Lear - Nice Acquisition Of Eagle Ottowa Does Not Move The Needle Enough To Create Appeal

Aug.29.14 | About: Lear Corporation (LEA)

Summary

Lear acquires Eagle Ottowa in what appears to be a nicely accretive deal.

Yet the acquisition is too small to move the needle in a significant way.

Despite an appealing earnings multiple, I avoid shares amidst strong current momentum, the cyclical automotive industry and the very poor long term track record.

Investors in Lear (NYSE:LEA) like the announcement of the company's much-rumored acquisition of Eagle Ottowa sending shares to levels approaching the $100 mark.

While the deal in itself is quite nice, it is rather small compared to Lear's existing operations. As such, the deal is not being large enough to move the needle in a significant way. As such I remain very cautious amidst the multi-year momentum and cyclicality of the business despite an appealing headline valuation.

Deal Highlights

Lear announced after rumors have been going around in the past few weeks that it has acquired Eagle Ottowa in a $850 million deal.

Eagle Ottowa is an automotive leather supplier, being around for over 150 years as it was held in private hands over the past 50 years. Lear stresses the superior quality, strong management team, innovation and low costs of the acquired business.

If all goes per plan, the deal could close as soon as the first quarter of 2015.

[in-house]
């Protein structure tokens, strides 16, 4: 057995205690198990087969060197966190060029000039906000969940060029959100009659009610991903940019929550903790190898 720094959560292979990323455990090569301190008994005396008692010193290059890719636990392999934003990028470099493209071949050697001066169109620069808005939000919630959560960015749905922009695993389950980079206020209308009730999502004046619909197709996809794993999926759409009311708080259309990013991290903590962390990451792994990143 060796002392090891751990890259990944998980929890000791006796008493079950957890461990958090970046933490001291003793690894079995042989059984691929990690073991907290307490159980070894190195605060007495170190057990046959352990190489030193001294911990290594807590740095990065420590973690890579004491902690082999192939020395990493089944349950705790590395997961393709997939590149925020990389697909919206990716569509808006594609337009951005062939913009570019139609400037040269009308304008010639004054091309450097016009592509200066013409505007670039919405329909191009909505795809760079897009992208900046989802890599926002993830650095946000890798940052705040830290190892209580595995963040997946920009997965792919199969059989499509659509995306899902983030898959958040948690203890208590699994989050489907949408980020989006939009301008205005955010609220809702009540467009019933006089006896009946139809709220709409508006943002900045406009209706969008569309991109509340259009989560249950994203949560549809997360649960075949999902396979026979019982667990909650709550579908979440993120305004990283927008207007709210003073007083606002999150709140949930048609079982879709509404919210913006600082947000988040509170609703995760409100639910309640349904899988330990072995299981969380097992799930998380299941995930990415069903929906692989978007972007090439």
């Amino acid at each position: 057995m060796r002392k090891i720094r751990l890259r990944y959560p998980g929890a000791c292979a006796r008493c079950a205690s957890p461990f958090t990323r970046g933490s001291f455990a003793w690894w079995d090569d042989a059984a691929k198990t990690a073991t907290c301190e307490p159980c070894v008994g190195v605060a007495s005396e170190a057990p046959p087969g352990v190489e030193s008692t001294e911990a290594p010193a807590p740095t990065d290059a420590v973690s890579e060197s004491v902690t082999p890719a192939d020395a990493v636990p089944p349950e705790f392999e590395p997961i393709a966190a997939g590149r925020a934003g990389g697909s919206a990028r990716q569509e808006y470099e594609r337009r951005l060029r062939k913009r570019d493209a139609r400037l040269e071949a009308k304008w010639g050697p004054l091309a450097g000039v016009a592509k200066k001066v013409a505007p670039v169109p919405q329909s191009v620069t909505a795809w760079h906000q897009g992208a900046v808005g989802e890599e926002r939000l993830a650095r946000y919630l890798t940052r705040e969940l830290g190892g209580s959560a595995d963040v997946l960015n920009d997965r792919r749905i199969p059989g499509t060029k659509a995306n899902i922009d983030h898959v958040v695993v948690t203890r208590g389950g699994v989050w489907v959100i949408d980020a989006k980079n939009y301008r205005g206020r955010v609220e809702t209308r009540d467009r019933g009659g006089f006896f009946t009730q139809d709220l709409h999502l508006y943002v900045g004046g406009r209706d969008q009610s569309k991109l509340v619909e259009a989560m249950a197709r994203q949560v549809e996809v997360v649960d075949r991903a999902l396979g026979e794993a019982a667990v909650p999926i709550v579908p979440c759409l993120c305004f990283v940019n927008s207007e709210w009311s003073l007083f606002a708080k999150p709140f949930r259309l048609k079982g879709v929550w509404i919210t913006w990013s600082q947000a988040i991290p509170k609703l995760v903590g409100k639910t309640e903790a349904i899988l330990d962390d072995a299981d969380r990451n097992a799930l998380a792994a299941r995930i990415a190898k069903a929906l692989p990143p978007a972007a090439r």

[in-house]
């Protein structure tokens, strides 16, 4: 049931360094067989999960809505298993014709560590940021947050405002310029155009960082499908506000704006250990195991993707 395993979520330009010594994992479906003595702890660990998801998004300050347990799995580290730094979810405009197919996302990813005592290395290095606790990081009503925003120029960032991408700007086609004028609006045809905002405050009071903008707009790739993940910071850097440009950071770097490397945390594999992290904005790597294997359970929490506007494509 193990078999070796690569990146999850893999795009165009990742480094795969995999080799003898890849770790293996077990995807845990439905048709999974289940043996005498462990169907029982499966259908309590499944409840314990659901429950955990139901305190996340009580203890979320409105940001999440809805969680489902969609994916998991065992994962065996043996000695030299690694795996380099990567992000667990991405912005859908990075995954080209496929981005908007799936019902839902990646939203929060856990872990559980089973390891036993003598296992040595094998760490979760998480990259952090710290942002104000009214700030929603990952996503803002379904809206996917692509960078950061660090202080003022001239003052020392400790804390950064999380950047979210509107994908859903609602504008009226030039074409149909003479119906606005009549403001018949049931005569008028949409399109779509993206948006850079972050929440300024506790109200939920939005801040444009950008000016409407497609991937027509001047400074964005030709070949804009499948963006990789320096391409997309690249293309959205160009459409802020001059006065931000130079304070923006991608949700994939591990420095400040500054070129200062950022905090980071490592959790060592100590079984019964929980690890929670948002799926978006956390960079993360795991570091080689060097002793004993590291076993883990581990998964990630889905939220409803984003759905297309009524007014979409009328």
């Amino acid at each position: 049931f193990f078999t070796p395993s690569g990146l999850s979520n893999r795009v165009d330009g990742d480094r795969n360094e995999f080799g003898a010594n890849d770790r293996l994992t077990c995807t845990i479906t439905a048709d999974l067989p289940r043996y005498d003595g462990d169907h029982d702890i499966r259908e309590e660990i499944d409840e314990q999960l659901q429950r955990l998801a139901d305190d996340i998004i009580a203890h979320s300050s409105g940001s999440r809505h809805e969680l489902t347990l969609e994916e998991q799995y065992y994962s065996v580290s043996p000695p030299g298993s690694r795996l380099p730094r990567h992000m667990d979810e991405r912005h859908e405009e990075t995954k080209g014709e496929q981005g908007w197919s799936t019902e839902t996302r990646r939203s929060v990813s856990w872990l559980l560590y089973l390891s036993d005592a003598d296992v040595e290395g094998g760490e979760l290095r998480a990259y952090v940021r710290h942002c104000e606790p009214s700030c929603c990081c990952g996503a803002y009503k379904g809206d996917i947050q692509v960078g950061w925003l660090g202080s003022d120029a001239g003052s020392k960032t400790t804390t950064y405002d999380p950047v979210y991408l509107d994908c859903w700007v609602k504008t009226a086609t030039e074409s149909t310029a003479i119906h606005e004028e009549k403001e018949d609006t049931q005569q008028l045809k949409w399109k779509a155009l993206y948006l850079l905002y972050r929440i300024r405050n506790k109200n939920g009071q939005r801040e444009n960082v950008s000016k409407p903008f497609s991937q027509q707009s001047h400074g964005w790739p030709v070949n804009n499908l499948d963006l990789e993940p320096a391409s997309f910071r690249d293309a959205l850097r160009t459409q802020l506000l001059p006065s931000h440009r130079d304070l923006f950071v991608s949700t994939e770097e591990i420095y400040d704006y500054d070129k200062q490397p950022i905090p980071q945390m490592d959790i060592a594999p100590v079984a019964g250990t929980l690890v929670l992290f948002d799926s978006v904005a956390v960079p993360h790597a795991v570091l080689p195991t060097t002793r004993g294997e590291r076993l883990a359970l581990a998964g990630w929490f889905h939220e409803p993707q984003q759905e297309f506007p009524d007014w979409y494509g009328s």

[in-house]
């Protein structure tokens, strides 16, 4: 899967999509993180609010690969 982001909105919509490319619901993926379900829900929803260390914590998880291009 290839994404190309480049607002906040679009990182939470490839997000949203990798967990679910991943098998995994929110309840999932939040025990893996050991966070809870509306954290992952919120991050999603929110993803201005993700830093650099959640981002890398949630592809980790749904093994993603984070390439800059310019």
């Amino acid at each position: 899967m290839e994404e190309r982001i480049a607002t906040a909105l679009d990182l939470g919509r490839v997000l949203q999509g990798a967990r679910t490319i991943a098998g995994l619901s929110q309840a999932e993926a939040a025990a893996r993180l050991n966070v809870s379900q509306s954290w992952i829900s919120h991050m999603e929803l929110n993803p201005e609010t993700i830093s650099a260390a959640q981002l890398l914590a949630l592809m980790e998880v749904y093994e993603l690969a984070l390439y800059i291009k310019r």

Operational Implications

With the deal, Lear will expand its position in the market for luxury and performance automotive seating. Eagle Ottowa currently employs some 6,500 workers across 19 facilities which are located in 12 different countries.

CEO Matt Simoncini likes the deal and in particular Eagle Ottowa's leather design and development capabilities. Furthermore the combined company will have greater technical expertise while increasing the level of craftsmanship.

The company supplies to tier-one original equipment manufacturers including the likes of BMW, Daimler, Fiat, Ford (NYSE:F), GM, Honda (NYSE:HMC), and Toyota (NYSE:TM) among many others. Some 50% of its sales are generated in North America, nearly 30% in Asia and the remainder 20% in Europe.

Besides combining operations and the sharing of best practices, Lear anticipates to generate sales synergies on top of cost synergies as well, boosting the appeal of the deal.

Financial Consequences

The $850 million reported deal tag will be paid all in cash, while Lear might finance the deal through a combination of both cash and debt.

The deal values the company at 0.9 times sales which are anticipated to increase to $925 million this year. It should be noted that Eagle Ottowa has grown rapidly in recent years, posting sales just below the half a billion mark as recent as 2011.

The deal values the company at 6 times anticipated EBITDA forecasted for next year, which implies that EBITDA is seen at around $140 million in 2015. On top of that, Lear anticipates to generate $20 million in operating synergies per annum within two years following closure of the deal. Potential accretion is seen thereafter resulting from potential sales synergies.

All in all, the direct accretion without factoring in any synergies at all is anticipated to add about 5% in annual earnings per share.